Infrared sensors will monitor Sam Schmidt’s head movements to control steering and acceleration, while a pressure sensor in his mouth will be used for braking.
On-board GPS which updates 1,000 times a second will be used to create a virtual fence around the track that will nudge the car back on course if it strays too close to walls.
Schmidt will also have someone in the car to take control in case of an emergency.
The 2014 Corvette Stingray was adapted by Arrow Electronics, which plans to roll out its equipment to regular cars as well as industrial and military vehicles in future.
A left or right tilt of the head controls steering, while a backwards tilt will cause the car to accelerate.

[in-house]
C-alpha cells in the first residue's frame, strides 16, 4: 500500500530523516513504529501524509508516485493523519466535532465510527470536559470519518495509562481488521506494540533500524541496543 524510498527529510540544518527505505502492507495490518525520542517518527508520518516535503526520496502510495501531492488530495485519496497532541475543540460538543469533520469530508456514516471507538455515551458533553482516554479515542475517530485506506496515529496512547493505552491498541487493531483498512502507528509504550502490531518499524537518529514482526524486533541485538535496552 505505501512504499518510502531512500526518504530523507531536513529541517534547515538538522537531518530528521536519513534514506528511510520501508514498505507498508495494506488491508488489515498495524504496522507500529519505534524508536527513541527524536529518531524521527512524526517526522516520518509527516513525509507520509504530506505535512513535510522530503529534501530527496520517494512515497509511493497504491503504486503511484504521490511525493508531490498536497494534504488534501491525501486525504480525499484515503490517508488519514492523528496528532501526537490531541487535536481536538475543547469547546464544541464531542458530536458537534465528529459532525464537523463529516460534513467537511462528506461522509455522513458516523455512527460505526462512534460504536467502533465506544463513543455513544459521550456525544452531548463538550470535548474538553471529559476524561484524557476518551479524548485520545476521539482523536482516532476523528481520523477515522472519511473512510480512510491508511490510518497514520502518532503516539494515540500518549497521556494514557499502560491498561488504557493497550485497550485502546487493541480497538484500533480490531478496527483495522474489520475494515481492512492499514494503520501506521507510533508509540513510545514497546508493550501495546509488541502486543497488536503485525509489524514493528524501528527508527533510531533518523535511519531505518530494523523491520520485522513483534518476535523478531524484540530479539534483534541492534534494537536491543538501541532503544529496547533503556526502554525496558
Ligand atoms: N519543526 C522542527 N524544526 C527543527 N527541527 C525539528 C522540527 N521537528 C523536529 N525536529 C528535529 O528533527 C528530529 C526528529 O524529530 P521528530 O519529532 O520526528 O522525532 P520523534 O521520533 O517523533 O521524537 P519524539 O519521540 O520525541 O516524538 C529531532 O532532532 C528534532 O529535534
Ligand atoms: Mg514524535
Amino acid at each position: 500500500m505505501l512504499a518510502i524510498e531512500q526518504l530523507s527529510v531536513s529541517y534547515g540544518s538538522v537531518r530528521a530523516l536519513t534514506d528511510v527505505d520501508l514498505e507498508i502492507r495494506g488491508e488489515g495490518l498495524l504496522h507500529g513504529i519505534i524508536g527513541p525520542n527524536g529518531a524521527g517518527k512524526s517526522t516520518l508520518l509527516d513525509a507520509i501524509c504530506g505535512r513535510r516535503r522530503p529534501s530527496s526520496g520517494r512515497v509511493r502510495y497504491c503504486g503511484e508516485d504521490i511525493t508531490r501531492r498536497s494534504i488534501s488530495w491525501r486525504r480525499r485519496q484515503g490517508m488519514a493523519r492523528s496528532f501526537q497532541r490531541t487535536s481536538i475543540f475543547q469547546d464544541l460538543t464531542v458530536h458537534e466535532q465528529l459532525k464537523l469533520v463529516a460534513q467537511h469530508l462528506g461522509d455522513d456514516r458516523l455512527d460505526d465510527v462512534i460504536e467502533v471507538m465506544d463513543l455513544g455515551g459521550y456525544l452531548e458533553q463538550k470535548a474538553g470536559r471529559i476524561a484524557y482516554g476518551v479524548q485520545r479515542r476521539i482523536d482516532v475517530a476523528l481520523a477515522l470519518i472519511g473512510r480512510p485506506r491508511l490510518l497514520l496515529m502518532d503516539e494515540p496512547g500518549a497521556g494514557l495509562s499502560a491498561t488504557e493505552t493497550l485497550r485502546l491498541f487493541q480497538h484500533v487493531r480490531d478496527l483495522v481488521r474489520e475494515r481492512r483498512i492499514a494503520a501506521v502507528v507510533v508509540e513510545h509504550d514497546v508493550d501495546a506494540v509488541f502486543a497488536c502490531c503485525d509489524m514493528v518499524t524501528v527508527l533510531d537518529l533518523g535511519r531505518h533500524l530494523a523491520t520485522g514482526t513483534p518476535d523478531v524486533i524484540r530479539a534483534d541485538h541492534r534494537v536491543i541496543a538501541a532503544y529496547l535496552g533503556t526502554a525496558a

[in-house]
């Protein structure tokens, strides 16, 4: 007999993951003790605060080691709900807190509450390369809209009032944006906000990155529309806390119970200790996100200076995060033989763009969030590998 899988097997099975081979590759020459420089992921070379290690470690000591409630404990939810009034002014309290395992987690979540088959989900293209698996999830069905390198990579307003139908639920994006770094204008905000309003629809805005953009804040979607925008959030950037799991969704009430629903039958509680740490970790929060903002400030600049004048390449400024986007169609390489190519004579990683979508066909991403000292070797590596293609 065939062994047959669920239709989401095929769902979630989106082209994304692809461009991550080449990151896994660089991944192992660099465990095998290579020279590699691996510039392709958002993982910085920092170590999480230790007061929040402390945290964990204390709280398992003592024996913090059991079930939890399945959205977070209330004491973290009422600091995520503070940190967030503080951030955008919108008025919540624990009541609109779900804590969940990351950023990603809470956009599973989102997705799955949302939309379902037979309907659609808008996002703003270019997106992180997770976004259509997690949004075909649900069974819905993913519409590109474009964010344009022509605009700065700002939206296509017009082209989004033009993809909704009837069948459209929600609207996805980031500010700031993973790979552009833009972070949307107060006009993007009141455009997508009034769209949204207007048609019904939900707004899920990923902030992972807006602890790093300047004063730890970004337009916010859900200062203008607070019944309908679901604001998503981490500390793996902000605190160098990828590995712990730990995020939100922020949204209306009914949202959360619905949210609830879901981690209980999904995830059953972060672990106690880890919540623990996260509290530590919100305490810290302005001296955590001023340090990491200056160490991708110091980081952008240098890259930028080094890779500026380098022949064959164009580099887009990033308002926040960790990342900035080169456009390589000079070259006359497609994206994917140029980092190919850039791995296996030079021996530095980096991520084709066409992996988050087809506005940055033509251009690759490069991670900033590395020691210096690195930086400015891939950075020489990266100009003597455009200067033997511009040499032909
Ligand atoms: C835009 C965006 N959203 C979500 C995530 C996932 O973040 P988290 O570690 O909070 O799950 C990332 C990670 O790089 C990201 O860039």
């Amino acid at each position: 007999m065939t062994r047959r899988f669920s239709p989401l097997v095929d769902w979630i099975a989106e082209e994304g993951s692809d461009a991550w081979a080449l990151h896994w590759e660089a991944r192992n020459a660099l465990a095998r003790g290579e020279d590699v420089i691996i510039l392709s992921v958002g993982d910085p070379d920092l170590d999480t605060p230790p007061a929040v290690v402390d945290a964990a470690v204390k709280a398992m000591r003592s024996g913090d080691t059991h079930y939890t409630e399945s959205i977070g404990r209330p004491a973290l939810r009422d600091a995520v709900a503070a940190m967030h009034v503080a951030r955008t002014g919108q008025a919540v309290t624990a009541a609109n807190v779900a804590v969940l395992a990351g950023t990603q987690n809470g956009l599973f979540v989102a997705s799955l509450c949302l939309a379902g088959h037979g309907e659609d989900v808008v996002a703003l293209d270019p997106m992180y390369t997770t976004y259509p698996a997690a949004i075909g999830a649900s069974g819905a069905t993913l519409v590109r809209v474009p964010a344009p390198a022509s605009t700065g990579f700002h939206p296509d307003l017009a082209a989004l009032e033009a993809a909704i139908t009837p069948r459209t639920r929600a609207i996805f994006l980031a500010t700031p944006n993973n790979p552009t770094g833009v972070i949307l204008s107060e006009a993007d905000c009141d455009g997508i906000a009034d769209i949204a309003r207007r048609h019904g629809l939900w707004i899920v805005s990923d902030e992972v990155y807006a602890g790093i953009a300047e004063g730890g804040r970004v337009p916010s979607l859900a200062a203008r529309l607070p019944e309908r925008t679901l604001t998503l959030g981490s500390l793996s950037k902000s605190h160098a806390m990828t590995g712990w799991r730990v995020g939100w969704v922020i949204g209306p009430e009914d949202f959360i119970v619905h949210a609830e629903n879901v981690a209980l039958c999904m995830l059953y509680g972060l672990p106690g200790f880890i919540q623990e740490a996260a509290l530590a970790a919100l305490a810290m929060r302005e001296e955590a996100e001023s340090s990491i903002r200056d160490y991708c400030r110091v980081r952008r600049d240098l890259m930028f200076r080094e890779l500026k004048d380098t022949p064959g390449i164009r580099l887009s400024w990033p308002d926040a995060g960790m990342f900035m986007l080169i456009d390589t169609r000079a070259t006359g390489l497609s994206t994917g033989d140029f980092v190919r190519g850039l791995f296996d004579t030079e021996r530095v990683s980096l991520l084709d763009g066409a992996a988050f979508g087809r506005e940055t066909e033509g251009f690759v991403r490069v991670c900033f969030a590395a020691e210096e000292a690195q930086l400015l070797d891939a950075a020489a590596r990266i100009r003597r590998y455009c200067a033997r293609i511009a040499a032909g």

The Indy 500 is known as one of the biggest spectacles in the racing calendar, and is regarded as one of the three most prestigious motorsports events in the world.
Schmidt, 49, crashed at Walt Disney World Speedway in January 2000 during pre-season testing.
Following the crash, he was on a respirator for five weeks.
After leaving hospital he founded his own motorsports team, which became the most successful in the history of the Indy Lights series.